Islamabad: Underlining that it cannot take action against Lashkar-e-Toiba founder Hafeez Saeed in the absence of concrete proof, Pakistan on Thursday said that even the US does not possess any evidence linking the Jamaat-ud-Dawa chief to terrorism.
Foreign Office spokesman Abdul Basit said it was "strange" that the US State Department had offered a bounty of millions of dollars for evidence and information against Saeed and his deputy, Abdul Rahman Makki.
The clarification about the bounty issued by the State Department spokesman yesterday made it clear that "even the US does not possess evidence against the two individuals," he said.
"We have clearly stated our position that there is no concrete evidence (against Saeed). Pakistan would prefer to have concrete evidence to initiate a legal process but in the absence of that, we cannot do anything," Basit said during the weekly news briefing that was dominated by questions about the bounty for Saeed.
The US has offered a reward of $10 million for Saeed, the founder of the Lashkar-e-Toiba that was blamed for the 2008 Mumbai attacks, and a bounty of $2 million for Makki.
Pakistan on Wednesday sought "concrete evidence" against the two men from the US. Basit refused to be drawn out on the purpose of the US bounties and whether the move was aimed at influencing Pakistan's ongoing parliamentary review of its relationship with the US.
The review was ordered by the government after 24 Pakistani soldiers were killed in a cross-border NATO air strike last year. A joint session of parliament is debating new terms of engagement with the US.
"Obviously, Pakistan would not come under any pressure because ours is a principled and legal position," Basit said. Pakistan believes the US has "respect for our judicial system" and both countries "should be mindful of each other's limitations", he added.
In response to a question, Basit said he was not aware if there is a provision for offering a bounty under international law. "A national government can take any step that is not in violation of the international law. I am not sure whether a bounty is covered under international law," he added.
Basit refused to state whether Saeed had figured in discussions yesterday between Foreign Minister Hina Rabbani Khar and visiting US Deputy Secretary of State Thomas Nides, saying only that the two leaders had discussed "all issues".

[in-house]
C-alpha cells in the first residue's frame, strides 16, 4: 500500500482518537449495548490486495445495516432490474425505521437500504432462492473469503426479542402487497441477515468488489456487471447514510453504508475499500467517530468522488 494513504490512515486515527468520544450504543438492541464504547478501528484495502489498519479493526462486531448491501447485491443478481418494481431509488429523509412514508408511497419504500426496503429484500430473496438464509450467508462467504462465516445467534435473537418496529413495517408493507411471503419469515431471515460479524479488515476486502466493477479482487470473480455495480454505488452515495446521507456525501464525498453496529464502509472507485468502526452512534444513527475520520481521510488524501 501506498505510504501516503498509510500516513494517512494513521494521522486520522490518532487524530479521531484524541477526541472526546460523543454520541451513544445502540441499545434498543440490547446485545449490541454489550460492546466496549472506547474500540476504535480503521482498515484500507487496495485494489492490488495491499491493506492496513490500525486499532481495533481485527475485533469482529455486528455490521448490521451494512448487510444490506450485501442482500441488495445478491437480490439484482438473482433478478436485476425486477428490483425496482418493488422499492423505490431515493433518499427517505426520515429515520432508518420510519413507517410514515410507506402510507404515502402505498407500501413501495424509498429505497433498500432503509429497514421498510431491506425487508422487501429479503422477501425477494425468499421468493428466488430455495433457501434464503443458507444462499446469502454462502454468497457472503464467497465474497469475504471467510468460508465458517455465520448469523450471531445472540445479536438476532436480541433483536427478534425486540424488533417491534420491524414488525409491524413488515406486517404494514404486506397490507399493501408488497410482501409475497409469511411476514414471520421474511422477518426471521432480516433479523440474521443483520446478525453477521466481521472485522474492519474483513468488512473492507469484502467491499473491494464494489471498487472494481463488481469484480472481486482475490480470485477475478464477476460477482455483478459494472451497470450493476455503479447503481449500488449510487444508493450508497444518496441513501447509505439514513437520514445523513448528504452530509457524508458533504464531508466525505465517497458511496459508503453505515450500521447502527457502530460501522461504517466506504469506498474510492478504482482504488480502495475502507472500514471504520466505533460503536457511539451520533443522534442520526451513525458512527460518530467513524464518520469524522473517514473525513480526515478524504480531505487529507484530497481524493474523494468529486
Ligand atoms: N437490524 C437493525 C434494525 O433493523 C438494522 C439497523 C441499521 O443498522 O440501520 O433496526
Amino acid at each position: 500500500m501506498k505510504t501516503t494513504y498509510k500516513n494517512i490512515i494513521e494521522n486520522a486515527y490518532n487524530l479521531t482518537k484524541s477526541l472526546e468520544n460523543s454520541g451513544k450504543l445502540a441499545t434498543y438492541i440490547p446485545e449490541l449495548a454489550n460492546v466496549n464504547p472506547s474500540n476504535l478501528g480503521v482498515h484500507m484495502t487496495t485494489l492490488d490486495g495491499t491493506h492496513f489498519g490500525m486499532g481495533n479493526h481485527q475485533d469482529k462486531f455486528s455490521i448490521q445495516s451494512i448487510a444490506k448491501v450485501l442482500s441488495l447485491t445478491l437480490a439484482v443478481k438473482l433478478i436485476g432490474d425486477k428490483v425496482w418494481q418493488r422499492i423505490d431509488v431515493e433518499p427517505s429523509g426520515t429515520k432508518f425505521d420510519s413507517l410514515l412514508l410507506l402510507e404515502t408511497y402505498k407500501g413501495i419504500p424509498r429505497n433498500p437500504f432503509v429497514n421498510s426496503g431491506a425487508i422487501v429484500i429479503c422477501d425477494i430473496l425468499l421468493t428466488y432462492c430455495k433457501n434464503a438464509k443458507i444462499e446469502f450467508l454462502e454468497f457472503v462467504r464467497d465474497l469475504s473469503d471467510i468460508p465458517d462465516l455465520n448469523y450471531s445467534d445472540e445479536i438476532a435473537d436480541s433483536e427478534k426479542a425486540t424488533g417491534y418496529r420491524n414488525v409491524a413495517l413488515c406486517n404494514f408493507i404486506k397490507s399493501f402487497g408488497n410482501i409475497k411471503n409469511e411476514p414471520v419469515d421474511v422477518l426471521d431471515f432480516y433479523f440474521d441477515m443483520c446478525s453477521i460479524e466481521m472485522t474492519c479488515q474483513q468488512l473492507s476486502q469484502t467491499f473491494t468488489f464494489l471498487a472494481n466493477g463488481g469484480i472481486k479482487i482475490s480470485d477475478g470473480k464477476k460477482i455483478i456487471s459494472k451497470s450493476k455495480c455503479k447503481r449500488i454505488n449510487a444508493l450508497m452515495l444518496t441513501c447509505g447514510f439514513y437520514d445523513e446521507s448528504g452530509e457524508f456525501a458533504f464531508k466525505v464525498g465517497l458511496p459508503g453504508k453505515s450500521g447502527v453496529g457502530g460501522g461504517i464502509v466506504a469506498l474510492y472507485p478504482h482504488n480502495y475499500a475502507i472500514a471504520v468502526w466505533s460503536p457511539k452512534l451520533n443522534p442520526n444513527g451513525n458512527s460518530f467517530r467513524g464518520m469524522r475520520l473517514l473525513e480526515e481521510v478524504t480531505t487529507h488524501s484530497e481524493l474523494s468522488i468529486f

Issues such as the bounty for Saeed "have to be addressed through a legal procedure" and it is not "desirable to get into public discussion" on such matters, the spokesman said.
The spokesman also shot down the impression that the US and Pakistan could reach some sort of tacit understanding on Saeed on the lines of the agreement on drone strikes that was finalised under the previous military regime.
"When we say that we do not have any concrete evidence to proceed legally against any individual, I do not see any discrepancy. The government of Pakistan cannot proceed against any individual without undeniable evidence. I see no discrepancy or dichotomy in our stated position and what we have actually been saying to the US," Basit said.
The spokesman refused to comment on former CIA official Bruce Riedel's claim that Saeed had been in contact with Osama bin Laden before the al Qaeda leader was killed in a US raid in Abbottabad in May 2011.
The Pakistan government could not act "on the basis of speculation and hearsay when it comes to legal matters", he remarked.
Saeed, who has for long been accused of having close links to the security establishment, on Wednesday dared the US to carry out a raid against him like the one that killed bin Laden.
Addressing a news conference at a hotel near the Pakistan Army's headquarters in Rawalpindi, Saeed taunted the US to hand over the bounty to him as he himself could inform American authorities about his whereabouts.
Unlike other terrorists for whom bounties have been offered under the US Rewards for Justice programme, Saeed and Makki are not in hiding. Over the past few months, Saeed has participated in several rallies organised against the US and India by the Defa-e-Pakistan Council, a grouping of over 40 hardline and extremist organisations.